Steve Chapman

Instead of making the case that she would be an improvement on Obama, she'd have to explain why she would be preferable to former Massachusetts Gov. Mitt Romney, former Arkansas Gov. Mike Huckabee, Minnesota Gov. Tim Pawlenty or former Pennsylvania Sen. Rick Santorum, among other possible contenders.

It's one thing to Tweet your thoughts about Obama and Nancy Pelosi or endorse candidates on Facebook while hiding from skeptical reporters. It's another to match wits on issues with smart, well-informed, politically savvy conservative opponents who are determined to expose your shortcomings.

If Palin couldn't handle an interview with Katie Couric, how would she handle debates? Those come fast and furious in the primaries -- and both Romney and Huckabee can draw on their 2008 experience.

In that kind of setting, winks and one-liners won't take you far. Her opponents will ask her questions she would rather not answer, such as "Why were you for the Bridge to Nowhere until you were against it?" and "If you walked away from the governorship, how can we count on you not to quit the presidency?" They will also display a grasp of substance that Palin doesn't have and shows no interest in acquiring.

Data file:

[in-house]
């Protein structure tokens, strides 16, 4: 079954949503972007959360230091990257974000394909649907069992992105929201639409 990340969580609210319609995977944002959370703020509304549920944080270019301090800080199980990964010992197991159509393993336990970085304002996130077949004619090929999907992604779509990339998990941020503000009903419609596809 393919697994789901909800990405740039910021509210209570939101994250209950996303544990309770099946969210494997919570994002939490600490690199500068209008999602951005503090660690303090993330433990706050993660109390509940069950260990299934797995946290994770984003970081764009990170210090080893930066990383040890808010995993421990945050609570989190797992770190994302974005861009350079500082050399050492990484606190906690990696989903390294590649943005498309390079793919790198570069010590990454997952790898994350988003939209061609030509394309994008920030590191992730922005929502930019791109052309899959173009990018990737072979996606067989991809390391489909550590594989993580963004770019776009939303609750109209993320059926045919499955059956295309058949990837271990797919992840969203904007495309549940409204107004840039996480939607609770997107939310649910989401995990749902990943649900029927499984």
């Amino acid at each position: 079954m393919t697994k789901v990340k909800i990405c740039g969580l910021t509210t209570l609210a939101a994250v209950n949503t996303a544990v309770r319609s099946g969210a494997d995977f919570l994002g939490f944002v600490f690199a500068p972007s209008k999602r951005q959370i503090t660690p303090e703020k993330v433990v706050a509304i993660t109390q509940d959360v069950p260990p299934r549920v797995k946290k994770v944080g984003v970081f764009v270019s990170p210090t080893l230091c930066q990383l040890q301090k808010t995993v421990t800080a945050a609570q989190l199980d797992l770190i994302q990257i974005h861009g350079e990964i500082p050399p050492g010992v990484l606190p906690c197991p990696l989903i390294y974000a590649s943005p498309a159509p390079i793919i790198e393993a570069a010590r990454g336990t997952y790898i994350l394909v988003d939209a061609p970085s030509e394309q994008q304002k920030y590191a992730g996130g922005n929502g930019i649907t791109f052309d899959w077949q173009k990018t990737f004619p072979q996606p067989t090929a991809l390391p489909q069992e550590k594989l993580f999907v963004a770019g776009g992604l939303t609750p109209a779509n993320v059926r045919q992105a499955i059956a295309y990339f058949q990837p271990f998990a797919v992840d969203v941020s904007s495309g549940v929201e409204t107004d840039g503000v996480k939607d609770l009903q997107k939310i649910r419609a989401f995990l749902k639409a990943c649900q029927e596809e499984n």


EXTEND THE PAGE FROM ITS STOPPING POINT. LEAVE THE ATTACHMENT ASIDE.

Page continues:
This last reality is a clue that those who want her to run will be disappointed. If she were serious about a White House bid, she would have spent the past two years making herself plausible as president. All Palin has done is make herself a major media phenomenon, as well as a wealthy woman.

Right now, she's a hot commodity that has soared in value and seems destined to get even hotter. But the same was once true of housing. Palin is another bubble, which a race for president would soon burst.


Steve Chapman

Steve Chapman is a columnist and editorial writer for the Chicago Tribune.
 

 
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